Mobile Menu - OpenMobile Menu - Closed

Senate Amendment to H.R. 3249, Project Safe Neighborhoods Grant Program Authorization Act of 2017

Floor Situation

On Wednesday, June 6, 2018, the House will consider the Senate Amendment to H.R. 3249, the Project Safe Neighborhoods Grant Program Authorization Act of 2017, under a closed rule. The bill was introduced on July 14, 2017, by Rep. Barbara Comstock (R-VA) and was referred to the House Committee on the Judiciary, which ordered the bill reported, as amended, by voice vote on November 2, 2017. The House pass the bill on March 14, 2018 by voice vote and the Senate passed the bill, with an amendment, by voice vote on May 16, 2018.


Summary

H.R. 3249 officially establishes the Project Safe Neighborhoods Block Grant Program within the Department of Justice's Office of Justice Programs to foster and improve existing partnerships to create safer neighborhoods through sustained reductions in violent crimes. The Program, first created in 2001, had previously been funded through other grants. The legislation authorizes $50 million a year for each of fiscal years 2019 through 2020.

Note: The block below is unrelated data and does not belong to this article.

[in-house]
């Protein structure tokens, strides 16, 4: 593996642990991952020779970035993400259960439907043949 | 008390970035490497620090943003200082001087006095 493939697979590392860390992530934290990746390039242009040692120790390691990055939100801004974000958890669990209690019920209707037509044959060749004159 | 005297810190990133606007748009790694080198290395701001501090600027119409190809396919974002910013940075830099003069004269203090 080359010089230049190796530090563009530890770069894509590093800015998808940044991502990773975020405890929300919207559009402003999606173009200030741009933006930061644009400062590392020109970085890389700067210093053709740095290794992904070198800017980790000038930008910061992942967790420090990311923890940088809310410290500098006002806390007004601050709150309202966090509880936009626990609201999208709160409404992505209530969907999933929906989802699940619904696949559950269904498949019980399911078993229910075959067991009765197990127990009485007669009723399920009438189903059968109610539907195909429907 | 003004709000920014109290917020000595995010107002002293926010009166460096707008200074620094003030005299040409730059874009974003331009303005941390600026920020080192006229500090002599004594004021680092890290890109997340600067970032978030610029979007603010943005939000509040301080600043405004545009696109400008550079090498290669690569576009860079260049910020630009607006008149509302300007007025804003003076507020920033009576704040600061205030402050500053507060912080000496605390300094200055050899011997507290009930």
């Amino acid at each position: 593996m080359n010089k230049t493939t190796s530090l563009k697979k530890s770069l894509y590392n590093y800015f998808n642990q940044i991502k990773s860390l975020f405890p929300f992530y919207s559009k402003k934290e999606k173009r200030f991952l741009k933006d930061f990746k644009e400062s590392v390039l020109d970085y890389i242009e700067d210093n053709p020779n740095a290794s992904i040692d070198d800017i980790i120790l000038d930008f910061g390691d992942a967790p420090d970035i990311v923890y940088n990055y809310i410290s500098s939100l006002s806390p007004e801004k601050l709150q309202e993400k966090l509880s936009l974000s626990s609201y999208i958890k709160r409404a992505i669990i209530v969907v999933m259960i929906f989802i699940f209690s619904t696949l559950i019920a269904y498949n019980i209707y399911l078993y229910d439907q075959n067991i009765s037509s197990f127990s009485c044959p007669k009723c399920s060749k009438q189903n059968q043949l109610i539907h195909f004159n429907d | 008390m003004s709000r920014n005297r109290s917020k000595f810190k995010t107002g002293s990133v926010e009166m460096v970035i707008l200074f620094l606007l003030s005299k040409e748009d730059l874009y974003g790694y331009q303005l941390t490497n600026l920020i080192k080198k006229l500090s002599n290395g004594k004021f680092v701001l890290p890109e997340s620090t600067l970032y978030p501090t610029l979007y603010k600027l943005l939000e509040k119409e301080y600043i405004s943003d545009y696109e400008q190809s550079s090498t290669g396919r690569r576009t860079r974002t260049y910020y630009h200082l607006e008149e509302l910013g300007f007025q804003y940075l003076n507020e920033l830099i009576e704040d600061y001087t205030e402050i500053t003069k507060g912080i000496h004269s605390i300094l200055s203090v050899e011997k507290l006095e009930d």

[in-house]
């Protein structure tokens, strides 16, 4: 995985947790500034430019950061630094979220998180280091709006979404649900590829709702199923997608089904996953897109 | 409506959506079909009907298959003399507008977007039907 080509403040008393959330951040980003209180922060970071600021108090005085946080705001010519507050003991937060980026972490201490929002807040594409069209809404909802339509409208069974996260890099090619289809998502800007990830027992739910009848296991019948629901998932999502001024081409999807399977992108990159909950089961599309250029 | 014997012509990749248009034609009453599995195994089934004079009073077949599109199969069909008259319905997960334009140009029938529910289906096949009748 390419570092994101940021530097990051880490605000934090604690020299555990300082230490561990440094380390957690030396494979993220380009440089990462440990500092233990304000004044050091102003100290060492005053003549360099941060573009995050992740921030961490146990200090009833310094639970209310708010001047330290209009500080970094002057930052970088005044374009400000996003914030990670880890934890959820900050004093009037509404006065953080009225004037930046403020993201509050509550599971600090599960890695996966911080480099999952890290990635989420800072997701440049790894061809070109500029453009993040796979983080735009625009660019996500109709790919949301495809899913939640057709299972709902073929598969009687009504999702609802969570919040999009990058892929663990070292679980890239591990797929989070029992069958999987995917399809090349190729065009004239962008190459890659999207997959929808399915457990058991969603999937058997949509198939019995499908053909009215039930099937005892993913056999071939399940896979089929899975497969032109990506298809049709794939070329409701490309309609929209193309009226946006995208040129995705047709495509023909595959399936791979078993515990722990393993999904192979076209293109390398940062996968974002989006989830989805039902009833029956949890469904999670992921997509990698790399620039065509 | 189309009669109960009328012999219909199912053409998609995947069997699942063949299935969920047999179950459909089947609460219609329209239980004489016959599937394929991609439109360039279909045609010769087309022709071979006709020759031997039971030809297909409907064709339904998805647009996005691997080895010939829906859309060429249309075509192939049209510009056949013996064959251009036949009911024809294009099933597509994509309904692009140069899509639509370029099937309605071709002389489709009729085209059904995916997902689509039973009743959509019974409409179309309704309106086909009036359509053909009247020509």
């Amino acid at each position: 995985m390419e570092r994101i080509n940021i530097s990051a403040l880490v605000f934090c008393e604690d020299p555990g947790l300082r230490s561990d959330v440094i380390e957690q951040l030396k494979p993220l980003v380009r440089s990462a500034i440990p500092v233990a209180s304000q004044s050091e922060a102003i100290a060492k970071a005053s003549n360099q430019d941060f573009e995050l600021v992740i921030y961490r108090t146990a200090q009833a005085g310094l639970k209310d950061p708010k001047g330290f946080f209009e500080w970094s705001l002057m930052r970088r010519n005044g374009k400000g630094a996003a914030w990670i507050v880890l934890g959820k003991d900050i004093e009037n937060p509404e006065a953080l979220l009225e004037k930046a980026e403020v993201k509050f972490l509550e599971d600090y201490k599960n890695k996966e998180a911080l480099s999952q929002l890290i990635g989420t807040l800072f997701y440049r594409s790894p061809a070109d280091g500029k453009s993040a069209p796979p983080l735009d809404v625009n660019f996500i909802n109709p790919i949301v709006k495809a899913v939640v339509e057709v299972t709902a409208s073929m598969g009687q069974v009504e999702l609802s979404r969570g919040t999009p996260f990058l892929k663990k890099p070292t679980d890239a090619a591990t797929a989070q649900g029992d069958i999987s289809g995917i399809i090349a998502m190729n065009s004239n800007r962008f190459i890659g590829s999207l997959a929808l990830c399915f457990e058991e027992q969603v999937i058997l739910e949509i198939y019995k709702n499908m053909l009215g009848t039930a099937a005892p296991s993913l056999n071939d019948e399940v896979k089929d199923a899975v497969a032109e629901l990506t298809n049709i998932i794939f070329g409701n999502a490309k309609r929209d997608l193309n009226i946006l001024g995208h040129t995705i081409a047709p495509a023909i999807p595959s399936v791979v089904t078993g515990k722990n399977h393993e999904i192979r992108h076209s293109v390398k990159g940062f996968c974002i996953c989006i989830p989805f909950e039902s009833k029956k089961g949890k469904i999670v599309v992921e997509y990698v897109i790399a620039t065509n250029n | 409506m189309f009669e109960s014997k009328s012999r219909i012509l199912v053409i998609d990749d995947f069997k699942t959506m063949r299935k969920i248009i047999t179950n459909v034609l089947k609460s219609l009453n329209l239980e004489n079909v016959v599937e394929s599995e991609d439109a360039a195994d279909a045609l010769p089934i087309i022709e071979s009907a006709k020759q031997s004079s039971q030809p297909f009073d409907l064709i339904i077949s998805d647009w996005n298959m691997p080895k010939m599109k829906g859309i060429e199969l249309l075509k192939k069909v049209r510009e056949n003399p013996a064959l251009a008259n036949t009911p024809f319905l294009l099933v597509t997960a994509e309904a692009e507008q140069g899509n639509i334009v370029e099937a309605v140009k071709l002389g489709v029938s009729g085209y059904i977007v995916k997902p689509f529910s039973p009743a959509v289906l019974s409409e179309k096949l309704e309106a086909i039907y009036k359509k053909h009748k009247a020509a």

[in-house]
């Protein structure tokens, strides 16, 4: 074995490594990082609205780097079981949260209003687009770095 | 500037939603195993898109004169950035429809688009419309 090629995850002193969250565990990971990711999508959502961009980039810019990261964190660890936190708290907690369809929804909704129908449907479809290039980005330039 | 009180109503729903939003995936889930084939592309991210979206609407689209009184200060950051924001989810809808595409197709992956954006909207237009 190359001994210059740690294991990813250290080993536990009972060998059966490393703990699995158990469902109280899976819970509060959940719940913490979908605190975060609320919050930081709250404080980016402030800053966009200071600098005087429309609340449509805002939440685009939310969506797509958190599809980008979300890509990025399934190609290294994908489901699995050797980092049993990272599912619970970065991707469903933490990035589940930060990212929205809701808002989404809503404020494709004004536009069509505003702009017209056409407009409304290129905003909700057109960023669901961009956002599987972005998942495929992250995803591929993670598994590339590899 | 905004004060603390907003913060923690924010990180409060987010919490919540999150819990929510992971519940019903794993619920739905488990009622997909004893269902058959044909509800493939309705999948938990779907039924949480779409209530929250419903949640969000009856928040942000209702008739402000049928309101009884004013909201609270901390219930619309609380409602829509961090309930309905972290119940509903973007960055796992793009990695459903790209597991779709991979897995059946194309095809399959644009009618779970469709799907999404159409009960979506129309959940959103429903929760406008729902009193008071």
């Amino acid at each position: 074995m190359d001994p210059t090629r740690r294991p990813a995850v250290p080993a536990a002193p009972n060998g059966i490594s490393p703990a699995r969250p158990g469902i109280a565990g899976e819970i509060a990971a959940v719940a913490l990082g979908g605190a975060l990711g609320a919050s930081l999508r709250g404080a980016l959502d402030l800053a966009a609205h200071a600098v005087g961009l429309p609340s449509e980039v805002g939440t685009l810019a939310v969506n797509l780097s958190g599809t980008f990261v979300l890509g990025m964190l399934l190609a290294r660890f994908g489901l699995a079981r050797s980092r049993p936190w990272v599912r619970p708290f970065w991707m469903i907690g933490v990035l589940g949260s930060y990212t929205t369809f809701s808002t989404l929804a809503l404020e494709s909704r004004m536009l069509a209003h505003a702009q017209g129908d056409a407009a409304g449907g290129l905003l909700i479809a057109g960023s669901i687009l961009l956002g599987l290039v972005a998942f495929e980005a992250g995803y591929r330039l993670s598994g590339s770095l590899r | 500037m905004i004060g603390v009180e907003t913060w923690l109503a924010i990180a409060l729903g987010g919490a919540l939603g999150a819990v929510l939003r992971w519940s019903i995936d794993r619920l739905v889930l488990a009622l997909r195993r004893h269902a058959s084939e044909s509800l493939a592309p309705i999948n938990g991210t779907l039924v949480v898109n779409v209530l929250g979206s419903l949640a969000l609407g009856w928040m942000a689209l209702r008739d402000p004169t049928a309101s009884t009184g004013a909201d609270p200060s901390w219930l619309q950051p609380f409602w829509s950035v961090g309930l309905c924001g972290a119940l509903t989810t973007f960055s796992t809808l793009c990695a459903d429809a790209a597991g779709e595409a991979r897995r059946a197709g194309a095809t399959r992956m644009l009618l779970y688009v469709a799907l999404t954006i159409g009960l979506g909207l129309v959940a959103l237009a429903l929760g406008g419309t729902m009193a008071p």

The Senate Amendment adds additional areas of purpose for the Grant Program, including the collection of data on outcomes achieved through the Program, competitive and evidence-based programs to reduce gun crime and gang violence, the Edward Byrne criminal justice innovation program, and community-based violence prevention initiatives. Further, the Senate Amendment removes language about the consolidating of certain programs at the Department of Justice.


Background

Project Safe Neighborhoods (PSN) is a nationwide commitment to reduce gun and gang crime in America by networking existing local programs that target gun and gun crime and providing these programs with additional tools necessary to be successful. Since its inception in 2001, approximately $2 billion has been committed to this initiative. This funding is being used to hire new federal and state prosecutors, support investigators, provide training, distribute gun lock safety kits, deter juvenile gun crime, and develop and promote community outreach efforts as well as to support other gun and gang violence reduction strategies.[1]


Cost

The Congressional Budget Office (CBO) estimates that implementing H.R. 3249 would cost $130 million over the 2018-2022 period, with the remaining amounts spent in subsequent years.


Staff Contact

For questions or further information please contact Jake Vreeburg with the House Republican Policy Committee by email or at 2-1374.

115th Congress